OFFICERS and senior civilian staff with RAF Helensburgh turned a wartime Christmas dinner into a French feast in 1944.
The officers mess for the Marine Aircraft Experimental Establishment was Ardenvohr, the requisitioned home of the then Royal Northern Yacht Club at Rhu.
Retired Merseyside newspaper editor Robin Bird, author of two books about MAEE, has given Helensburgh Heritage Trust the menu to publish for the first time, and he has also identified some of the diners.
While the names of the dishes spelled French cuisine the ingredients were basically fish, turkey, potatoes and vegetables with a flavour of cream or garlic.
For starters Crème Portugaise would have been a mix of cream, potato, onion and cabbage. Sole a la Gareloch was freshly caught sole.
The main dish was Dindon Prange Turkey flavoured with orange, carrot and spices. Pommes Roties and Pommes Puree were the roast potatoes and mash served with choux bruxelles and parsnips.
Christmas pudding and coffee completed an excellent dinner.
Diners afterwards signed the menu and the names included test pilots Flight Lieutenant S.G.Sismey, the Australian cricket legend, Flight Lieutenant ‘Dizzy’ Desmond Cooper, who flew the Spitfire floatplane, and Flight Lieutenant R.A.Russell.
Boffins in attendance included senior technical officer J.L.Hutchinson, who had been at Felixtowe with MAEE before it moved to Helensburgh at the outbreak of World War Two.
In June 1924 MAEE had suffered its first fatality when Flying Officer E.E.P.Smith drowned after his Sea Lion aircraft crashed on take-off.
Hutchinson studied ways of preventing ‘porpoising’ following this accident — setting about solving the phenomenon with pen and paper in a mathematical study.
His research continued at Helensburgh as porpoising was a problem too for the larger flying boats such as the Short Sunderland.
By 1944 the porpoising phenomenon had more or less been eradicated in the new Sunderland Mk1V, so much improved over previous Sunderlands that it was given a new name — the Short Seaford.
Everyone at MAEE, all ranks and professions, would have been in a more optimistic mood that Christmas than in previous years since 1939.
The U-Boats were being defeated, and in June of 1944 the Allies had landed on the beaches of Normandy. It looked, at long last, that Germany would be defeated.
Already MAEE had turned its attention to the Far East. A lend lease Consolidated Coronado flying boat was tested in the summer of 1944 for operations worldwide.
A lend lease Martin Mariner was fitted with kitchen equipment, a fridge and bunks for long flights.
Spitfires were fitted with floats for island hopping in the Pacific. And, on the MAEE drawing board, there were plans for the world’s first jet seaplane fighter. This had just been ordered for action in the Pacific.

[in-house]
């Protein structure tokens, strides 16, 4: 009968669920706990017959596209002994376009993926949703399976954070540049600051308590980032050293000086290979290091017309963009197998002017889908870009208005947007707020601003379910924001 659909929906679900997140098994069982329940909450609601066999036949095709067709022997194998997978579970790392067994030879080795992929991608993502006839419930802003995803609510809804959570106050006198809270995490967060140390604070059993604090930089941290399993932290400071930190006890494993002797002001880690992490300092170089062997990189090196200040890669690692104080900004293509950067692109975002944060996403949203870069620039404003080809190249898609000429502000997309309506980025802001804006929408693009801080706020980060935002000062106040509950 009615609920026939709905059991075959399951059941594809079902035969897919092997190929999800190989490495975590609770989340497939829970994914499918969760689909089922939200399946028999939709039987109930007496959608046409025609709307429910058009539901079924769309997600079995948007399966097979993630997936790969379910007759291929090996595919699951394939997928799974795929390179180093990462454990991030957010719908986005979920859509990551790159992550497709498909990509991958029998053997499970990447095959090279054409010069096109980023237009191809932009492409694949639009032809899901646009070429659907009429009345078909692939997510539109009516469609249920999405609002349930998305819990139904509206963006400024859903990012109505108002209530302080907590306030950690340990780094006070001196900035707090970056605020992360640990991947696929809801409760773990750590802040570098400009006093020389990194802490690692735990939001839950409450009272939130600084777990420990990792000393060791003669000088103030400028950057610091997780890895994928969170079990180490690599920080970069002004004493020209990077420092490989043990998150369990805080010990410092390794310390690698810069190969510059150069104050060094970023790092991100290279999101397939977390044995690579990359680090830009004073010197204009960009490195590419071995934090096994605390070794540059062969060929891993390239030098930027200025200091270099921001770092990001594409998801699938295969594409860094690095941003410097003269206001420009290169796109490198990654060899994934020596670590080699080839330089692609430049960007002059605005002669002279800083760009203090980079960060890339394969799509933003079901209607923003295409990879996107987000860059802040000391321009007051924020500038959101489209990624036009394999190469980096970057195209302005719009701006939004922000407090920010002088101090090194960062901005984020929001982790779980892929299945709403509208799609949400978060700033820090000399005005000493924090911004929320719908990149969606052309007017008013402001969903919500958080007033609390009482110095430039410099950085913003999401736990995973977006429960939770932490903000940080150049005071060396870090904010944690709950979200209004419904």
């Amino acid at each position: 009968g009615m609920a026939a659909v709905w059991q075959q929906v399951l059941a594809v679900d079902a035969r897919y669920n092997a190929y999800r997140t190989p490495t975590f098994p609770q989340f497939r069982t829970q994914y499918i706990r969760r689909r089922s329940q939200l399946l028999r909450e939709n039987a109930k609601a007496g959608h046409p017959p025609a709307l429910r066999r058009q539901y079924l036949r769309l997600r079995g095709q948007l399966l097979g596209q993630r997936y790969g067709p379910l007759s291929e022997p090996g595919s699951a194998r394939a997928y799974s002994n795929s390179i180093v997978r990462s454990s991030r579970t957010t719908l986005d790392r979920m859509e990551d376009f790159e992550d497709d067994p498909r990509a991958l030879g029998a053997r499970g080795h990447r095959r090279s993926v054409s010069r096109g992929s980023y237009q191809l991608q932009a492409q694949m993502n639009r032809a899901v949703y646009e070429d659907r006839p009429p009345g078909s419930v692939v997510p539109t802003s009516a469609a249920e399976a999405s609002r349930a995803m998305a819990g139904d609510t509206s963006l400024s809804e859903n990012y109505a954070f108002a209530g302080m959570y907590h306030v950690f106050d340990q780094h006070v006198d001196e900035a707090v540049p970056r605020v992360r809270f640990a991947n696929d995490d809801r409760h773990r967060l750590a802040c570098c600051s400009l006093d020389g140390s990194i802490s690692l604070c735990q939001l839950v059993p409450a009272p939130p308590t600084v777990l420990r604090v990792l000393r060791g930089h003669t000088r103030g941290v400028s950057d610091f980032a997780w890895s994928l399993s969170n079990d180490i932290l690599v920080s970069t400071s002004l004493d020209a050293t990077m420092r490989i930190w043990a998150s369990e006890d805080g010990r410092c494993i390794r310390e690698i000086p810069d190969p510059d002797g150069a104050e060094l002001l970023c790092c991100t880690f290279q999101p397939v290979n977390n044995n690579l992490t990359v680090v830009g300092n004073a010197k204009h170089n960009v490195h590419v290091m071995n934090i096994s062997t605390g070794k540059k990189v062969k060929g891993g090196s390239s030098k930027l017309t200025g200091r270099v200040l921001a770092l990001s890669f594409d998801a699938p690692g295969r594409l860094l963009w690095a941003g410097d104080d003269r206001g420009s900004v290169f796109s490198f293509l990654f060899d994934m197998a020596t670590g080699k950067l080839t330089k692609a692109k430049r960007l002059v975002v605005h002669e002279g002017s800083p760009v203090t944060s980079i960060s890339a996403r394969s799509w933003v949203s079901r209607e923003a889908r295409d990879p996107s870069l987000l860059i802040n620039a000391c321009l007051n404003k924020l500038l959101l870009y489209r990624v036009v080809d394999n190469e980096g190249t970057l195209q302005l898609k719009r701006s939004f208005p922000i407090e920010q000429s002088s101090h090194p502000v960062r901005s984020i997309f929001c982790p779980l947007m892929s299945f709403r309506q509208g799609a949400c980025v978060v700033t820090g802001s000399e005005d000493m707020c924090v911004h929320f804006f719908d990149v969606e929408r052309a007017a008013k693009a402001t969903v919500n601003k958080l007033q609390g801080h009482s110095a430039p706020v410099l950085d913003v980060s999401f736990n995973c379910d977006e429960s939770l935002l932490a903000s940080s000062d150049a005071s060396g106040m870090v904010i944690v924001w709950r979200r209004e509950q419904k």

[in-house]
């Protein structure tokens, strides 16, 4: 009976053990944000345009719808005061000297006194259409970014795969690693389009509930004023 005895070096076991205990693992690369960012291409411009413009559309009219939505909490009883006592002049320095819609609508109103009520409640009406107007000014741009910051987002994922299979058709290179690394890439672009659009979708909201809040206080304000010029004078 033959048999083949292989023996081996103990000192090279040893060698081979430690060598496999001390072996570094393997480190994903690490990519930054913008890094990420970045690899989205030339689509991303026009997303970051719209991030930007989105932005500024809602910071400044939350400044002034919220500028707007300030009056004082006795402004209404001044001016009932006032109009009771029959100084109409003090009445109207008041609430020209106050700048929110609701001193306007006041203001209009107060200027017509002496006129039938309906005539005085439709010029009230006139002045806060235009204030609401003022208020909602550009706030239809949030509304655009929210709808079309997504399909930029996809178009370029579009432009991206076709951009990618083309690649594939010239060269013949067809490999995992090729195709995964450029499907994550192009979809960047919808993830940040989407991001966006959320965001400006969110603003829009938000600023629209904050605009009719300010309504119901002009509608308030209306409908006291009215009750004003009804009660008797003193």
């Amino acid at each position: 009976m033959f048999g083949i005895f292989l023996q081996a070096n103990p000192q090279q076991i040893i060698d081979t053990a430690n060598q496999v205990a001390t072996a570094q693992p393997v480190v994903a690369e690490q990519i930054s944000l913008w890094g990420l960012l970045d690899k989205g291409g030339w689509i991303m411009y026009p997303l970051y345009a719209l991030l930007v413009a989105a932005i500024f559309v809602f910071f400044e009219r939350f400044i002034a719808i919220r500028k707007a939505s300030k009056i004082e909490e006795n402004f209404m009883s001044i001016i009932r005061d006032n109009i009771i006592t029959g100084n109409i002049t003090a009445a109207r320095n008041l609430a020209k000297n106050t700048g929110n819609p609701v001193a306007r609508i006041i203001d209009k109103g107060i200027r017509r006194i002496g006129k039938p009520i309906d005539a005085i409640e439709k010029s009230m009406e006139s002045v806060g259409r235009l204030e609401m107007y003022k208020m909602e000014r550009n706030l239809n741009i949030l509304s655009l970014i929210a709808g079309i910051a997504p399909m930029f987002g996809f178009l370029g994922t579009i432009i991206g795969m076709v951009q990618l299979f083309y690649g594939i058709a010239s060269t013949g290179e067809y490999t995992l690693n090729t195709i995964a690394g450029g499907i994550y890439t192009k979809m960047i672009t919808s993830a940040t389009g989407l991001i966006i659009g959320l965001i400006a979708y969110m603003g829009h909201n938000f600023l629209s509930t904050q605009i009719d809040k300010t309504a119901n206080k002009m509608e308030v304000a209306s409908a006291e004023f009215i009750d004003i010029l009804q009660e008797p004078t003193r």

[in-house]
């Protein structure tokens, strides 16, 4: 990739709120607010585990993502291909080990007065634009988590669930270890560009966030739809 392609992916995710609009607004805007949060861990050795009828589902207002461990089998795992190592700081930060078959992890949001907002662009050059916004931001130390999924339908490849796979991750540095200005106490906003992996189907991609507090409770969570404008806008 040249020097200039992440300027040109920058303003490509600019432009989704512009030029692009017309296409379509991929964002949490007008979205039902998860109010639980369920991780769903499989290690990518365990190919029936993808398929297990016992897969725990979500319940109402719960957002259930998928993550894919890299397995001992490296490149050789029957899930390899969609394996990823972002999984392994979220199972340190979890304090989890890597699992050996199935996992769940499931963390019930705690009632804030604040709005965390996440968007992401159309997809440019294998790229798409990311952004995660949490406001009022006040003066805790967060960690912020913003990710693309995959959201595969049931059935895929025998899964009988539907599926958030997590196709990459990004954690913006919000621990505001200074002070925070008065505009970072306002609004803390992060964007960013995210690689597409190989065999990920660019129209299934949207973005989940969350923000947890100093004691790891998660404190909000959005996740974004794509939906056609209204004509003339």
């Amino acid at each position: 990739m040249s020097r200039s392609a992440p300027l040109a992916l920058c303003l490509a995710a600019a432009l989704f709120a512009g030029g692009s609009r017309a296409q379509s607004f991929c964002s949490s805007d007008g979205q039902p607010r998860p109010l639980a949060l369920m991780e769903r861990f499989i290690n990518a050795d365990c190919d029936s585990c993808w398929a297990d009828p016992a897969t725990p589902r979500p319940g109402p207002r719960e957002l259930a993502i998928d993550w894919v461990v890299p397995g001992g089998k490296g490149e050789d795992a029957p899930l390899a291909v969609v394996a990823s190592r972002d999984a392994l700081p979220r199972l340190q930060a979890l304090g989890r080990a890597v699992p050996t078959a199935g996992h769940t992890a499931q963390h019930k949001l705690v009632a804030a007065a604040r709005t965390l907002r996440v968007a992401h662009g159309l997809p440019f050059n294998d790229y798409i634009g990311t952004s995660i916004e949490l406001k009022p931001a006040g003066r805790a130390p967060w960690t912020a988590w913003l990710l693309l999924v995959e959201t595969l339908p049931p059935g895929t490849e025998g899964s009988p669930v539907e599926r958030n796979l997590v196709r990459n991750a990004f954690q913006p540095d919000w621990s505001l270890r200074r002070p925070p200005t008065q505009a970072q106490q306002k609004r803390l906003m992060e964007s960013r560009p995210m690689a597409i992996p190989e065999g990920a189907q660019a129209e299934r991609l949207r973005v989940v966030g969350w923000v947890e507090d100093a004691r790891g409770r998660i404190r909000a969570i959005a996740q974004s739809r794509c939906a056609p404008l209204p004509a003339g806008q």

Initial research and trials were carried out at Helensburgh up to flying model stage.
However, with World War Two ending the following year after the dropping of nuclear bombs on Hiroshima and Nagasaki, the Saunders Roe A1 was put in mothballs. It would not fly until July 1947.
However in 1944 the pressure was on to get this jet operational in the skies of the Rising Sun.
There were many less hospitable places to celebrate Christmas 1944 than in the plush surroundings of Ardenvohr.
Non-Scots serving at RAF Helensburgh also entered into the spirit of Hogmanay during the war years.
Parties were held in the officers mess at Ardenvohr, the sergeants mess at Ardenconnel, the WAAFs accommodation at Shorelands, and in other requisitioned houses.
It was a winter warmer for the ‘Sassenachs’ who found the Scottish climate particularly chilling at that time of the year.
Two years earlier, Londoner Bob Bird (right), the MAEE photographer, woke up on New Year’s Day, Tuesday January 1 1942, with a hangover, according to his diary.
So he went walking on snow-covered hills around Helensburgh taking photographs to send to his bride-to-be, Thea, in Liverpool. They would spend their honeymoon at Rhu and Loch Lomond the following winter.
But, by Sunday January 4, 1942, rain was turning that snow to slush. This allowed flying to resume for a few days, then on Saturday January 10 it was freezing hard.
“This can really be a terrible place to live in the winter,” wrote Bob in his diary. Bad weather, flying boats and seaplanes did not get on well with one another.
In his January diary entries Bob notes that one of the bodies from the Sunderland crash had been recovered. He refers to the MAEE Sunderland that somersaulted on landing at Rhu the previous November.
In a freezing moonlit night the test pilot in Sunderland W3976 mistook its reflections on the dark water as landing lights.
Even in the spring, frost was a problem, and it was blamed for the death of boffin H.White when the Scion Senior experimental seaplane crashed.
Bob’s last entry for January 1942 was on Saturday 31st.
“Flying in Catalina 20,000ft. God it was cold with the bomb hatch open. I get frostbite in my fingers. Cold causes the pilot to have eye trouble. We crash land at 1500 hours,” he wrote.
Despite this, as he recovers in hospital, Bob writes with a shaky hand: “I would still rather be posted here than in some other places during this war.”
He refers to ‘The fall of Singapore” recorded on February 15.
Most people at RAF Helensburgh shared his opinion that it was a good posting.
It was the cultural differences between Southerners and residents of the West Coast of Scotland that took some getting used to on both sides.
In September 1945 most of the MAEE people had packed their bags and returned home — taking with them mostly happy memories of Helensburgh and Rhu.